39 ITE PC v4.0 Chapter 1 39 © 2007 Cisco Systems, Inc. All rights reserved.Cisco Public Static Routes and Packet Forwarding  Packet forwarding with static routes. (recall Zinin’s 3 routing principles)  Router 2 The packet arrives on the Serial 0/0/0 interface on R2. R2 has a static route to /24 out Serial0/0/1.

40 ITE PC v4.0 Chapter 1 40 © 2007 Cisco Systems, Inc. All rights reserved.Cisco Public Static Routes and Packet Forwarding  Packet forwarding with static routes. (recall Zinin’s 3 routing principles)  Router 3 The packet arrives on the Serial0/0/1 interface on R3. R3 has a connected route to /24 out Fastethernet 0/1.

41 ITE PC v4.0 Chapter 1 41 © 2007 Cisco Systems, Inc. All rights reserved.Cisco Public Static Routes and Packet Forwarding  Troubleshooting a Missing Route  Tools that can be used to isolate routing problems include: -Ping– tests end to end connectivity -Traceroute– used to discover all of the hops (routers) along the path between 2 points -Show IP route– used to display routing table & ascertain forwarding process -Show ip interface brief- used to show status of router interfaces -Show cdp neighbors detail– used to gather configuration information about directly connected neighbors

42 ITE PC v4.0 Chapter 1 42 © 2007 Cisco Systems, Inc. All rights reserved.Cisco Public Static Routes and Packet Forwarding  Solving a Missing Route  Finding a missing or mis-configured route requires methodically using the correct tools -Start with PING. If ping fails then use traceroute to determine where packets are failing to arrive  Issue: show ip route to examine routing table. -If there is a problem with a mis-configured static route remove the static route then reconfigure the new static route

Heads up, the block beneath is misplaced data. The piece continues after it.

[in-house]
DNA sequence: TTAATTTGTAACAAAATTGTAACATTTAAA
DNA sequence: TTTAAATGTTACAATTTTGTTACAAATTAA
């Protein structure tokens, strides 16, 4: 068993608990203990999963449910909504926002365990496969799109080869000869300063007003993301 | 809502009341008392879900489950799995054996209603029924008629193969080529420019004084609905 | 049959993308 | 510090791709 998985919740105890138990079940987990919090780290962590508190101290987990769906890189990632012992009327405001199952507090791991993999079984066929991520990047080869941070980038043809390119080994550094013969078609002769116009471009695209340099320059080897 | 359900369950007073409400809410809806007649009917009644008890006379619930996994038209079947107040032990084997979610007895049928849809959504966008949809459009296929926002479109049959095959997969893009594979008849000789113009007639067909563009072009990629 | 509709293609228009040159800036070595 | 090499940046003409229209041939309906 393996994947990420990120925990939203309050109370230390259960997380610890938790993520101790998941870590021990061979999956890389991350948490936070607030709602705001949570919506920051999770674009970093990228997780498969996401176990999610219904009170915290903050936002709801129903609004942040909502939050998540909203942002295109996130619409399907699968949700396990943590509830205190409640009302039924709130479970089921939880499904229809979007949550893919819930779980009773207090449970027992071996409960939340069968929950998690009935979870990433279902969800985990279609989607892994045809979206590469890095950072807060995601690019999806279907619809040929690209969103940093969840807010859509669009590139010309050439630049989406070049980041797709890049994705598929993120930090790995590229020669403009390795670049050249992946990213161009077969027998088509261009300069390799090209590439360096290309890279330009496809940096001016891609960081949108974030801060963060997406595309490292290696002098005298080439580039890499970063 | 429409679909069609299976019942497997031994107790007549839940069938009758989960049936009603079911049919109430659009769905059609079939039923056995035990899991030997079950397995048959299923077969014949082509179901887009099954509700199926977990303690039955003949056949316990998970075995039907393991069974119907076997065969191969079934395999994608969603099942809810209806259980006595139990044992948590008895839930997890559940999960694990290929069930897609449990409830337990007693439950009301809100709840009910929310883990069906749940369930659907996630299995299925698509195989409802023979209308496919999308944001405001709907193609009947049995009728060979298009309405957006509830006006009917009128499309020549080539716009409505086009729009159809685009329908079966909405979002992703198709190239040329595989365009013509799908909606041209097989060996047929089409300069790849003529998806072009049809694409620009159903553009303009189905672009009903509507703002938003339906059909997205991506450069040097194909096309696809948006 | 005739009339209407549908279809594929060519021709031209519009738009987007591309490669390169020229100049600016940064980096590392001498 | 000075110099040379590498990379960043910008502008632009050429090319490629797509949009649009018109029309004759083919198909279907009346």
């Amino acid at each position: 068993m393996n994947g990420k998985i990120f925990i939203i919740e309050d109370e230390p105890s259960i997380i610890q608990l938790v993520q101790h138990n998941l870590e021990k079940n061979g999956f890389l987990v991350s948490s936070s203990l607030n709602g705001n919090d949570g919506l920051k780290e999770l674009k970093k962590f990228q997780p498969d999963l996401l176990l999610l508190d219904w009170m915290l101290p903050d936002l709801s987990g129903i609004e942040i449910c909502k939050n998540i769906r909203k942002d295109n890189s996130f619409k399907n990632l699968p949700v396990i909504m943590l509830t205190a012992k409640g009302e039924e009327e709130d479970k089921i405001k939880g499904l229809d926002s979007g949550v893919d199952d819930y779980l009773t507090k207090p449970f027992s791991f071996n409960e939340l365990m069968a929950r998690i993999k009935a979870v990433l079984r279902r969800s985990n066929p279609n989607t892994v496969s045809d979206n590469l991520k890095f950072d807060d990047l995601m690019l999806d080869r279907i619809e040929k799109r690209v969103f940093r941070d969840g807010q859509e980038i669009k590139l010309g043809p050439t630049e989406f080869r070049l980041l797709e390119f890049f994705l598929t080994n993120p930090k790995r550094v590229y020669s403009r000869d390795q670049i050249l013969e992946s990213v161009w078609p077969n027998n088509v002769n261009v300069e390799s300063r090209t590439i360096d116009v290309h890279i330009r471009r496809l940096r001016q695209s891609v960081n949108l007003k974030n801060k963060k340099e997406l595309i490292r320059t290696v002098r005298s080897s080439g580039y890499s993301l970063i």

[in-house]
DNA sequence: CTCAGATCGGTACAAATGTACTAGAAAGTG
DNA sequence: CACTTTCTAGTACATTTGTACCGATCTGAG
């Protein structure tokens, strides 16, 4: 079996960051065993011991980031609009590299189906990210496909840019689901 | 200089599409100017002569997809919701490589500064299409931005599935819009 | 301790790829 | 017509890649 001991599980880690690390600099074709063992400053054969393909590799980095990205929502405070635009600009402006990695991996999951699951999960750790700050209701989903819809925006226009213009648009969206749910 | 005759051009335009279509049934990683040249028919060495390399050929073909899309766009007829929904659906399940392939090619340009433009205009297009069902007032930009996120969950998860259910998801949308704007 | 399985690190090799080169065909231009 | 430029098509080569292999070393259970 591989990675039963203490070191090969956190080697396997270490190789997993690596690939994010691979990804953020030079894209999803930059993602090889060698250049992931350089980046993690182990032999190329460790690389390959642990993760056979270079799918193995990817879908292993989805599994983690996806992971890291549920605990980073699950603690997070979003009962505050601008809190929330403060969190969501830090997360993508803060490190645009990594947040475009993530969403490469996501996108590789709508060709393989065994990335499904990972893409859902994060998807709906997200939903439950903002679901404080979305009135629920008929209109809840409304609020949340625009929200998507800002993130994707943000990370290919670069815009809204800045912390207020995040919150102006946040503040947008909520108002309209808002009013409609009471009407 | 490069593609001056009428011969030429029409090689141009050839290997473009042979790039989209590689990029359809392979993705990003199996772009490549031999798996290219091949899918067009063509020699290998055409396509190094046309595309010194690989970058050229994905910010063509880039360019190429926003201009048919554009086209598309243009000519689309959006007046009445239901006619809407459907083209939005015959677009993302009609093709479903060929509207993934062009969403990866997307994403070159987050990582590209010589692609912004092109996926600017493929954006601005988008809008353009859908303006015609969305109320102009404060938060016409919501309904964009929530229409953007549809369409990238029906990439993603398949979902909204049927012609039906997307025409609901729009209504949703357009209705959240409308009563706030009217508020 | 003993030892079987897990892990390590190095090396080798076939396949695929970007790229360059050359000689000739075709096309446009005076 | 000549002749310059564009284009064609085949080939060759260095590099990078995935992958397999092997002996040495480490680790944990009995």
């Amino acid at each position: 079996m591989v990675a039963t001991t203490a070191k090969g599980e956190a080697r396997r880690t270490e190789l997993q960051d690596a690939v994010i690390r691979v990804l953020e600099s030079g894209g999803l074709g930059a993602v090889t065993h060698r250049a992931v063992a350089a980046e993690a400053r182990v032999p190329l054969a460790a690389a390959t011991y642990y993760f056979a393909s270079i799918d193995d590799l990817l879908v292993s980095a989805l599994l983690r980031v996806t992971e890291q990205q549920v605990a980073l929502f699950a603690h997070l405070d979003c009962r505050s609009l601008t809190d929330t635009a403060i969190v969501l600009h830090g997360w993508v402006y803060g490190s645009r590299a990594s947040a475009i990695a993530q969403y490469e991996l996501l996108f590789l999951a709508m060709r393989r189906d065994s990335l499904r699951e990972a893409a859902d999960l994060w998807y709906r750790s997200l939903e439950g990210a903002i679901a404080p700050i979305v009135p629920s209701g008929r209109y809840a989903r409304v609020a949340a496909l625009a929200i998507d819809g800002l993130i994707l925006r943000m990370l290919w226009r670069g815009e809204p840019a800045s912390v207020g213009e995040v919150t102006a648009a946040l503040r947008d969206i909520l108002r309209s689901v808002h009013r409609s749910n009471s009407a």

43 ITE PC v4.0 Chapter 1 43 © 2007 Cisco Systems, Inc. All rights reserved.Cisco Public Static Routes and Packet Forwarding  Solving a Missing Route

44 ITE PC v4.0 Chapter 1 44 © 2007 Cisco Systems, Inc. All rights reserved.Cisco Public Static Routes and Packet Forwarding  Solving a Missing Route

45 ITE PC v4.0 Chapter 1 45 © 2007 Cisco Systems, Inc. All rights reserved.Cisco Public Ch. 2 is history, Now let’s have some fun in the labs! Study Guide – Homework Pg – Calculating Summary Route Exercises Summary Route exercise #1, 2, 4, 5, 6 Labs – Lab 2-2, pg. 119 – we will subnet this FIRST in the lab today, then you can do it on the actual equipment next class meeting. Lab 2-1, page , do this on packet tracer, filename is LSG02-Lab281.pka There are LOTS of packet tracer activities in the textbook and in the lab book… if you don’t understand, for HEAVEN’s sake…use these. I wish we had time during class to do EVERY ONE of them.. We just don’t. I highly recommend you use them. Online test – Take the online test by Sunday, Jan 27, 2013 midnight! Test – TBD – we’ll see how the labs go. For extra credit, Packet Tracer Skills Integration Challenge on page 134 in the lab book. Do this on your own time. You can me or show me the answer 100% complete. I will use this to take the place of another lab grade that you may be missing (now or in the future!)